After all, Mitch McGary was invisible for 38 minutes, scoring only seven points before Michigan launched a flurry in garbage time. McGary's health is still a matter of concern for the Wolverines, but the Duke defense was still much sturdier against him than it was against Kansas' Perry Ellis or Joel Embiid at the Champions Classic.
The defense will be even more sternly tested by opponents with talented penetrating guards. Vermont had two separate players dish nine assists and drew 21 fouls from the Blue Devils. Drives from the likes of Clemson's Rod Hall, Syracuse's Tyler Ennis and Georgia Tech's Marcus Georges-Hunt will force the post players to help out if Quinn Cook and Tyler Thornton let their men get by.
So, What Will We See?
A reasonable expectation—at least from the outsider's perspective that all of us occupy—should be for gradual ramping up of Plumlee's minutes, MP3's health permitting. If nothing else, he will account for some length to grab rebounds and block some shots. The Devils are in the 250s nationally in block percentage, according to Ken Pomeroy (subscription required).
Hoop-Math tells us that Duke's opponents get the largest portion of their shots at the rim (37.9 percent). The shots that aren't blocked go in at an eye-popping 71 percent clip. Greater minutes for Plumlee should result in a larger portion of rejections, along with a simple psychological boost for Duke. Opposing slashers are more likely to think twice about challenging a 7-footer.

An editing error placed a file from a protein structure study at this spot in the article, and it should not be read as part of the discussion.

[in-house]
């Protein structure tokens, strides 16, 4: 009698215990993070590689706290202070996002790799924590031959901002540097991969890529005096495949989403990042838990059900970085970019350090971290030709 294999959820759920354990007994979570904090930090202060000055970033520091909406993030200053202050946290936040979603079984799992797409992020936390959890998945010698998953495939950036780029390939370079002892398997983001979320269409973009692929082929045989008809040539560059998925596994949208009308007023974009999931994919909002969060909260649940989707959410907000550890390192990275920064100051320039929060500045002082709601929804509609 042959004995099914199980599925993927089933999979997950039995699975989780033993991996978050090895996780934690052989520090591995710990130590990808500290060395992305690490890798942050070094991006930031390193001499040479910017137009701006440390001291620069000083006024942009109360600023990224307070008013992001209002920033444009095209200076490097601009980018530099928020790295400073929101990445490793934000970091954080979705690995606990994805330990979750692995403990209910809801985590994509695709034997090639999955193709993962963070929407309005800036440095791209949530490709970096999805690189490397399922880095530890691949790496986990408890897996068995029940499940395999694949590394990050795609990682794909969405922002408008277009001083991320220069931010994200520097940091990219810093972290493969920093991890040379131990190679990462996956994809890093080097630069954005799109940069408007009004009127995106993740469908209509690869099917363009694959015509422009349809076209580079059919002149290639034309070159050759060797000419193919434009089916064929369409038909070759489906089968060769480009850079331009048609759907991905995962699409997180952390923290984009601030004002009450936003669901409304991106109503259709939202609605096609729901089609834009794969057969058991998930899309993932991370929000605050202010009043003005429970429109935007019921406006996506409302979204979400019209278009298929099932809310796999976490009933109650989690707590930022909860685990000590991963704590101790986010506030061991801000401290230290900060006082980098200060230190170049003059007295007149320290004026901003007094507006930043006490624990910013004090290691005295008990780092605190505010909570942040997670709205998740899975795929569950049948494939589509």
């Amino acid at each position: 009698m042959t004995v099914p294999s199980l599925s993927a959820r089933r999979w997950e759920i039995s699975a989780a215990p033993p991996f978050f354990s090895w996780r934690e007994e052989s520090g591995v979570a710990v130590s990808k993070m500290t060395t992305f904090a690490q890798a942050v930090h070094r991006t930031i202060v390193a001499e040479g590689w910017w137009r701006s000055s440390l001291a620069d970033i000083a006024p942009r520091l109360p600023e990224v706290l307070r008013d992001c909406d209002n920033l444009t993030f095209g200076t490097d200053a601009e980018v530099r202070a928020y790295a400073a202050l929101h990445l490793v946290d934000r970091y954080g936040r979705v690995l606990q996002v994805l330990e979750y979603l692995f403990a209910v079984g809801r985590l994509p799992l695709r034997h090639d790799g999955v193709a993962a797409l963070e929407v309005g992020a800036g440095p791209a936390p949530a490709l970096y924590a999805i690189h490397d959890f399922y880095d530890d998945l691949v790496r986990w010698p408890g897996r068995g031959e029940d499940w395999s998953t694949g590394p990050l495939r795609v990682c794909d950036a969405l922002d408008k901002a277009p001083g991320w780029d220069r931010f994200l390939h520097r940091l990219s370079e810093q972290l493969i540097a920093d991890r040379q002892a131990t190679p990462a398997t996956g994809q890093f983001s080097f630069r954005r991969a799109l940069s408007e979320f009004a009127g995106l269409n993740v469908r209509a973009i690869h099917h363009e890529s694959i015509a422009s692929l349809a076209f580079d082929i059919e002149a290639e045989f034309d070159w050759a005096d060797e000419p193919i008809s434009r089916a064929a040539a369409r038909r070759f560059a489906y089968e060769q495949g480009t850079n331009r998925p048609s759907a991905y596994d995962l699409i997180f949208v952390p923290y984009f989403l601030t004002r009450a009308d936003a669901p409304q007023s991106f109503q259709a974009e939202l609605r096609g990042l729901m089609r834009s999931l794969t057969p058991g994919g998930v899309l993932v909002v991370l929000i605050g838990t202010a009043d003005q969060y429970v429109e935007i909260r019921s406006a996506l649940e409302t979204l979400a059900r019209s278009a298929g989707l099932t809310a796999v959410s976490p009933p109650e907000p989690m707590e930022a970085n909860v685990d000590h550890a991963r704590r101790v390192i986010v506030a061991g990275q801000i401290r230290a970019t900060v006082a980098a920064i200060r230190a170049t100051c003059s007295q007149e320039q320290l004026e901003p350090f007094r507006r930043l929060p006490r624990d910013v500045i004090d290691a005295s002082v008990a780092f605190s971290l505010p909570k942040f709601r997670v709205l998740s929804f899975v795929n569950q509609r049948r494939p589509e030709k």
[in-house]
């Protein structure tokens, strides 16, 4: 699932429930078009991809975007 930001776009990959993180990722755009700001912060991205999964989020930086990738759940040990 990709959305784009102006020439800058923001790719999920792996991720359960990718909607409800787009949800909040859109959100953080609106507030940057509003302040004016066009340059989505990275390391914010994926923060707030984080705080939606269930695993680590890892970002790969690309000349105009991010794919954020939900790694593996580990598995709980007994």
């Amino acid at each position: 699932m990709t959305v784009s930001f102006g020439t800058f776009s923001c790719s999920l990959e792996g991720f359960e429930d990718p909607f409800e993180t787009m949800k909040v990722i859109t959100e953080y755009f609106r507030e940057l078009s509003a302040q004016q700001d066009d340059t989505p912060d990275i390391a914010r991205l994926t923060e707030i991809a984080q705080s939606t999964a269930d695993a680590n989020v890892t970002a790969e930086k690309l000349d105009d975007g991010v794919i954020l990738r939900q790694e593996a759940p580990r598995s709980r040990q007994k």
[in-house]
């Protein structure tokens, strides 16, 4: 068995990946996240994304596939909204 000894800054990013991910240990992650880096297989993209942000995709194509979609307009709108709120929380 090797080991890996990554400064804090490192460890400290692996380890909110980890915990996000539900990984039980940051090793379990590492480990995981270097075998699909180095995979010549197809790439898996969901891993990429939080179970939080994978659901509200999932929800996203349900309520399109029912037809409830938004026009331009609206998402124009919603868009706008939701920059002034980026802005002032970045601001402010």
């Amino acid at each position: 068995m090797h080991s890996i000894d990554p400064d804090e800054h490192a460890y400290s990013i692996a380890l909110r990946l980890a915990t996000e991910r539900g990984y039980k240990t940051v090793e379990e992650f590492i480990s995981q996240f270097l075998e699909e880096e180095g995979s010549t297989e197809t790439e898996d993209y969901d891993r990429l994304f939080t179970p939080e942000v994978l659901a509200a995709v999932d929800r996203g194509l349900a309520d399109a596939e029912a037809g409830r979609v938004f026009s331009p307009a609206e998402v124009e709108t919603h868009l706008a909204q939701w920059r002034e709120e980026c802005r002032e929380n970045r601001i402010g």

Jefferson continues to show that he is the Blue Devils' most effective rebounder when he sees minutes. His board percentages of 15.2 offensive and 23.4 defensive, per Pomeroy, are team highs. His athletic ability is impressive, but he's simply not a skilled scorer.
Hairston is the one out of the three who doesn't look like a late-game foul-line liability, and he may be best suited to Plumlee's current role: spot minutes and contributing five fouls for the cause.
A zone defense has been bandied about for most of the season, including here on Bleacher Report. It's anathema to everything that Mike Krzyzewski has stood for for more than 40 years, but he's dabbled this season. Arizona made him pay, however, and the zone has been seen only sparingly since.
Zone defense shouldn't be seen as a cure-all, however, since the best zone teams get that way by being immersed in zone throughout every practice. Duke will never get that sort of experience with the system's nuances as long as Coach K is drawing breath.
In the end, the Devils' entire defensive scheme will need to revolve around hiding Plumjeffston as much as it can. The use of Parker as a quasi-center should only be a desperation play. The three biggest Devils have to be a part of the game plan. Figuring out how the big pieces fit is a task for Coach K, and don't bet against him finding a solution.
After all, he hasn't won all those games based on good looks and charming personality.
For more from Scott on college basketball, check out The Back Iron.